The White Line premiers in Durban
By Jeoffrey Mukubi
THE White Line is an unconventional love story set in 1963, a mere three years after the Old Location uprising that quaked then South West Africa while under the South African apartheid regime.
Director and writer Desiree Kahikopo tells a compelling story about a white police officer who falls in love with a black maid and over time their love for each other grows through the letters they write each other. It also had a grand premiere at the 2019 Durban International Film Festival, which opened on Thursday, July 18.
Created in 1978, the Durban International Film Festival is considered the first of South Africa’s film festivals. This year, the organisers are determined to tell the story of their continent through the arts.
“We felt it was time for our African voices to be heard, for our stories to be told from our own perspective. We have been lagging behind the western world and we thought that this was the moment when we regain power. So, we want to unite as a continent to be stronger and bring the strength of the industry to the world”, said Chipo Zhou, manager of the Durban International Film Festival.
For stakeholders the platform is crucial for the growth of African storytelling.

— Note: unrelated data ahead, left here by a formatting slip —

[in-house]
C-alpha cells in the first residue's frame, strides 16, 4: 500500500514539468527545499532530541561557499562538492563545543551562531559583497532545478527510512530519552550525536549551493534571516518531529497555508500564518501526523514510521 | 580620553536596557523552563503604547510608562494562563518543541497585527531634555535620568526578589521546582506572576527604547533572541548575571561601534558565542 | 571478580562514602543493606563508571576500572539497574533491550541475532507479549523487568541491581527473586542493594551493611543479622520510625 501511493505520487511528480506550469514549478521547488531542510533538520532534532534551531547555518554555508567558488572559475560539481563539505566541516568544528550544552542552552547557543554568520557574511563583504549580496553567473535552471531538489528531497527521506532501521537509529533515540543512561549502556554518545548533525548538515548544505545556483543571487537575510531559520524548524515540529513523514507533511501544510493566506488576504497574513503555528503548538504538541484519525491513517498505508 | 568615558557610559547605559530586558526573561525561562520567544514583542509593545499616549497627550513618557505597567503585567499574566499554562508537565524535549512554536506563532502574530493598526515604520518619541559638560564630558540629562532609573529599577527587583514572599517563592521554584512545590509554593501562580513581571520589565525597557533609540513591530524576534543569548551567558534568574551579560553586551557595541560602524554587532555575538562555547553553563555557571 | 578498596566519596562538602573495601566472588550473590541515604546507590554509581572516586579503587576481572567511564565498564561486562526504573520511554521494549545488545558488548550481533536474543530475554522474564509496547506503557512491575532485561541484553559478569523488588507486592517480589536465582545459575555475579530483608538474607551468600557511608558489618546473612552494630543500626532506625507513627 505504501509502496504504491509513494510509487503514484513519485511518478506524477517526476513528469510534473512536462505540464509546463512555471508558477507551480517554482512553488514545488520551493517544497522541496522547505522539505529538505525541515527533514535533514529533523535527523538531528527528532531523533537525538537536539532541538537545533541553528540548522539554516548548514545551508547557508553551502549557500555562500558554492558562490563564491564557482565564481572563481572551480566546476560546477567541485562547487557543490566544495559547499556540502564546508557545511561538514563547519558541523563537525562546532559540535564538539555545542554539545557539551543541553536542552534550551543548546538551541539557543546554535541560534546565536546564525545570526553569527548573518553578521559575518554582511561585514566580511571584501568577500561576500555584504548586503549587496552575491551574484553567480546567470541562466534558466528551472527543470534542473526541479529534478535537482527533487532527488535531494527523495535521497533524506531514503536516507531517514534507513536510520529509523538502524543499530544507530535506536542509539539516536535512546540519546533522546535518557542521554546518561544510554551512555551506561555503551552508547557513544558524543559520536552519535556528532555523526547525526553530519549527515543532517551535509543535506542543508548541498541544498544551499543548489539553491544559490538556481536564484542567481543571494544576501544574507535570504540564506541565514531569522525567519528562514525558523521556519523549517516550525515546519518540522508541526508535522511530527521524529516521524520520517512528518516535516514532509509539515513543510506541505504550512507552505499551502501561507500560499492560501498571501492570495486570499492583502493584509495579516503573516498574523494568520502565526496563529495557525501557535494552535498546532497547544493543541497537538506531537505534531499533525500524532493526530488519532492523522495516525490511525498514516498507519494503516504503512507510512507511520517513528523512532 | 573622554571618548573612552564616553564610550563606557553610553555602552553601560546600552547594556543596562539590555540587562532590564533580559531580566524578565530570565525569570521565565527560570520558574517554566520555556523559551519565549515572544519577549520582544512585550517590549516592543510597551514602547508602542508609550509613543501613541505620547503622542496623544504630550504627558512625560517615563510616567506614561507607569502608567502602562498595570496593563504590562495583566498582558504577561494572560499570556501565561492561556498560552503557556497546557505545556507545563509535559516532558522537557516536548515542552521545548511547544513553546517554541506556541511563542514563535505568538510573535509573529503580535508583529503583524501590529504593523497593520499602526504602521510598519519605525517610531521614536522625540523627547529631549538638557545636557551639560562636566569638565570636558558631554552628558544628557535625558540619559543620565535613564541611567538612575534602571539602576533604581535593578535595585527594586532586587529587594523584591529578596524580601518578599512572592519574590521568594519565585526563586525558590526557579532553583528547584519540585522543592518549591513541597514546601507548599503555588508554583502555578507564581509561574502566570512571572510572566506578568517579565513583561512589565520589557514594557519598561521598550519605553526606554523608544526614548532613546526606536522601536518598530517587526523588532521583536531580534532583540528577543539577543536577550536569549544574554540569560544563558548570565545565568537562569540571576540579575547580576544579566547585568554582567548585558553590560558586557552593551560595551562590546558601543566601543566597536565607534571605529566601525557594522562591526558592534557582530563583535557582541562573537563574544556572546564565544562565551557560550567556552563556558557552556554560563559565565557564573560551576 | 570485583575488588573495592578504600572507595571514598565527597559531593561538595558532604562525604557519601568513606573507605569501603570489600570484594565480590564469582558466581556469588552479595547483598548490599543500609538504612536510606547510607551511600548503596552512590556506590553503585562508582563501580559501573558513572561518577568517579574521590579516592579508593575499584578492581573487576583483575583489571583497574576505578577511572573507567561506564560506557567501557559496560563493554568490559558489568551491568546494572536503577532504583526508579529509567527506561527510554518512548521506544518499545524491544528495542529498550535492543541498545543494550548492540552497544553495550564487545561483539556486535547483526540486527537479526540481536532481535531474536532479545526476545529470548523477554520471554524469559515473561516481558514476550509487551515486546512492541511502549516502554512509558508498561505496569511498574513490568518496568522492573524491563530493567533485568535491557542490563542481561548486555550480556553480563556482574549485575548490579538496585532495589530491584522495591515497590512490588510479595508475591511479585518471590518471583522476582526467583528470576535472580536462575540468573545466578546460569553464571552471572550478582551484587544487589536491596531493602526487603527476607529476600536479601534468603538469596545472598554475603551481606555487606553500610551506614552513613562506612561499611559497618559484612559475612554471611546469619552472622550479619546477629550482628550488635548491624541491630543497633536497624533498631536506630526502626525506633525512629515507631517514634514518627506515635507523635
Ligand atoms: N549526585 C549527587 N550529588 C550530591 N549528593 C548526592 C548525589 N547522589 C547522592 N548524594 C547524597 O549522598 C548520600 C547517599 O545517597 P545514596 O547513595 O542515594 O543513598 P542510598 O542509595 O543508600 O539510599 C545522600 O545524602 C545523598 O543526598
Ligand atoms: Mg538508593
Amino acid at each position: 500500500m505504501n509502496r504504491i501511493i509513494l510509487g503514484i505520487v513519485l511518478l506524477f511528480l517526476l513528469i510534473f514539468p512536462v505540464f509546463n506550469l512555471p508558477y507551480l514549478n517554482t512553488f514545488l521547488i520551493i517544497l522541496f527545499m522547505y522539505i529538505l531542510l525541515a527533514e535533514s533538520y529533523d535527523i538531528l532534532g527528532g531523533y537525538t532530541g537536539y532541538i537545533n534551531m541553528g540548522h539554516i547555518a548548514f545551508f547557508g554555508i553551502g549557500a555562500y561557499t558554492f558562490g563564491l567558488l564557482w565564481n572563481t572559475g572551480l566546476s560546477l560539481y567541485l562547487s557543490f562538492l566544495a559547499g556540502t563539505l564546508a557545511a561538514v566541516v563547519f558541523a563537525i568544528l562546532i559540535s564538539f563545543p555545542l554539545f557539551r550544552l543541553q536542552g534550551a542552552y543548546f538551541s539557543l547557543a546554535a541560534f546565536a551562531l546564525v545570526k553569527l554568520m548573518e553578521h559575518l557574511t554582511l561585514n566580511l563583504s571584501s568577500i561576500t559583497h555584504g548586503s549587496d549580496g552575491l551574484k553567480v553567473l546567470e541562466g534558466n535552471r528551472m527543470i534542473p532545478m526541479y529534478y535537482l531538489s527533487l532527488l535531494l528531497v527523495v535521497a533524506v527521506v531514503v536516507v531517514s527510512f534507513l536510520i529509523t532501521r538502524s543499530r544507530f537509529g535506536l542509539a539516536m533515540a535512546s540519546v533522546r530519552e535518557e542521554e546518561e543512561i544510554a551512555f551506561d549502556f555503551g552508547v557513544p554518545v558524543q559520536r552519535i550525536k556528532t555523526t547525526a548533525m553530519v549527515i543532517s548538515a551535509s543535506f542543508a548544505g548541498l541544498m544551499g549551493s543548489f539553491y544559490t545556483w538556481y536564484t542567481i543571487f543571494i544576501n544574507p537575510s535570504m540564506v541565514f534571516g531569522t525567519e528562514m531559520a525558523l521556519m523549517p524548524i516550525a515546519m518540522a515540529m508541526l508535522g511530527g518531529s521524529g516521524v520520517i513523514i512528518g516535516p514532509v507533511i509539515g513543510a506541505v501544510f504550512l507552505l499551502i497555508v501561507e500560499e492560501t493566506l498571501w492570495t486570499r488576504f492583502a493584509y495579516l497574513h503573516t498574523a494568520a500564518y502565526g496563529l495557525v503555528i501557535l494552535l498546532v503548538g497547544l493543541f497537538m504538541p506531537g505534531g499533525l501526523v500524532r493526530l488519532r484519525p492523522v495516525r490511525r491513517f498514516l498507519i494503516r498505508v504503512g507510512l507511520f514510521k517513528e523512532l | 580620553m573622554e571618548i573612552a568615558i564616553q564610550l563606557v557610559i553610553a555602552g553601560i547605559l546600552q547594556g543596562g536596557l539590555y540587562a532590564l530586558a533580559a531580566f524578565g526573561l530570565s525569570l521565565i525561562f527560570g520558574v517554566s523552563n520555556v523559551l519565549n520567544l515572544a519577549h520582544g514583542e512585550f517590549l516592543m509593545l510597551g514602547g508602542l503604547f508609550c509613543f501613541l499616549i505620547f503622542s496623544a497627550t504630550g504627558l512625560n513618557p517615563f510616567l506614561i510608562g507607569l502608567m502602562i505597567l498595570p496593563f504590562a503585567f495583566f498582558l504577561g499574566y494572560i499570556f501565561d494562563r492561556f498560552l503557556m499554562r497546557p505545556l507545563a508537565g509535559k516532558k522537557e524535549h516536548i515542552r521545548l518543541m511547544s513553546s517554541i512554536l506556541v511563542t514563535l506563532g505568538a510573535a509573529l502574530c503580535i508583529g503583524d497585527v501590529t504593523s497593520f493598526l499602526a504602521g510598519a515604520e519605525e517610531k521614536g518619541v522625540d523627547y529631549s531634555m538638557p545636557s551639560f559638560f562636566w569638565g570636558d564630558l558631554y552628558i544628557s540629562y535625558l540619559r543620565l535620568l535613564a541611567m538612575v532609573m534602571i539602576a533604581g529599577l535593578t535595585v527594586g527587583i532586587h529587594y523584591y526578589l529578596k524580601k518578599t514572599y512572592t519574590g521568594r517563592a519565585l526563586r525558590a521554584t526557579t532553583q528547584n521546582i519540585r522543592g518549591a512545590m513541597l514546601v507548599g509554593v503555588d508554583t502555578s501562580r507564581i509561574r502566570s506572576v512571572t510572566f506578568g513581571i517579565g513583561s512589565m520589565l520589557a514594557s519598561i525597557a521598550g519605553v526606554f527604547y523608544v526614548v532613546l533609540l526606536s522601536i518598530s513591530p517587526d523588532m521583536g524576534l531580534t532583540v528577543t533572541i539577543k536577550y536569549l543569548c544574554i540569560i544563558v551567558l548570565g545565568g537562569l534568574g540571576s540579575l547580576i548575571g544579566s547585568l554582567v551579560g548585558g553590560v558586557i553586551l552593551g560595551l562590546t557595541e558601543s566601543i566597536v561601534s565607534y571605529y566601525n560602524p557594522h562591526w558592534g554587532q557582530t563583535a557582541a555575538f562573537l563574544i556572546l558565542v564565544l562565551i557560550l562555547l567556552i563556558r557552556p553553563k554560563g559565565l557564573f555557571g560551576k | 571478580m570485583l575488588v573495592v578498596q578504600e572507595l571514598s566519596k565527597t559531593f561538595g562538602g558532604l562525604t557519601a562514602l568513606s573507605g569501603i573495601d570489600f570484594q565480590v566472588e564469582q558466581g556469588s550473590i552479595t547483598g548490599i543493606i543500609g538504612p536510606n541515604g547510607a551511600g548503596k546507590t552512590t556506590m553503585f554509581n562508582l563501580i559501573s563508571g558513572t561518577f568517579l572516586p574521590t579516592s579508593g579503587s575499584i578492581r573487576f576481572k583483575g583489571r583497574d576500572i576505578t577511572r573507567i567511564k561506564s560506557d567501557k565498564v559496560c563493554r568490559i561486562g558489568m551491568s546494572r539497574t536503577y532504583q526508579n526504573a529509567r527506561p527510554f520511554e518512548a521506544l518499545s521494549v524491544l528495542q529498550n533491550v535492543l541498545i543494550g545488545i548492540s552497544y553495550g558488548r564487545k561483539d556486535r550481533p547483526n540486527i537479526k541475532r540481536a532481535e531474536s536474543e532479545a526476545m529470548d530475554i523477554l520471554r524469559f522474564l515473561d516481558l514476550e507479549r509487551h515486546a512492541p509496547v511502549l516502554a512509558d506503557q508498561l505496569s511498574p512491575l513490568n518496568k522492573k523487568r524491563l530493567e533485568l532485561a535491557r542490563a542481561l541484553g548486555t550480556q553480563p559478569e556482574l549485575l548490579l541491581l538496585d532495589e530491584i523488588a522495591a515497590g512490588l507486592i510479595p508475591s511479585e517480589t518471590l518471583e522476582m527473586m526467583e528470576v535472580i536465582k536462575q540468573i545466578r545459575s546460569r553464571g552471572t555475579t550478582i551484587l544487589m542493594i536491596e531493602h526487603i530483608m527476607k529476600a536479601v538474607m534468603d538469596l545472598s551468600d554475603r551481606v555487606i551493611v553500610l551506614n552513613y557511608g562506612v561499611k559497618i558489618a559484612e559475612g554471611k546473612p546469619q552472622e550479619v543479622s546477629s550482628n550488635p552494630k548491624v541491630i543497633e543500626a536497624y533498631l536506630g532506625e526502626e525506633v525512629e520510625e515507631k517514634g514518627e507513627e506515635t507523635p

“Festivals like the DIFF are very important in this country. Not only in this country, but also in the development of African storytelling. There are so many unpublished stories on the continent, in South Africa. And it is festivals like this that highlight our stories and make them known to the world,” said South African actress Minnie Dlamini- Jones.
Nearly 300 films from all over the world will be screened. With an estimated audience of nearly 30,000 viewers, the festival gives pride of place to African cinema, despite the lack of huge budgets.
“People are a little reluctant to believe and invest in African cinema. So, the main thing is the funding, but apart from that, we have the stories, we have the talent, it’s just access to that funding that’s the challenge for most of the people I’ve talked to”, Kahikopo noted.
She said the film should bring much wanted attention to the film industry in Namibia. “I’m hoping that it creates leverage for investors to see that we are not out here eating the money and also provide an argument for the Namibian Film Commission to get more funding from the government,” she said.
The film stars Girly Jazama, Jan-Barend Scheepers, Sunet van Wyk and Mervin Uahupirapi.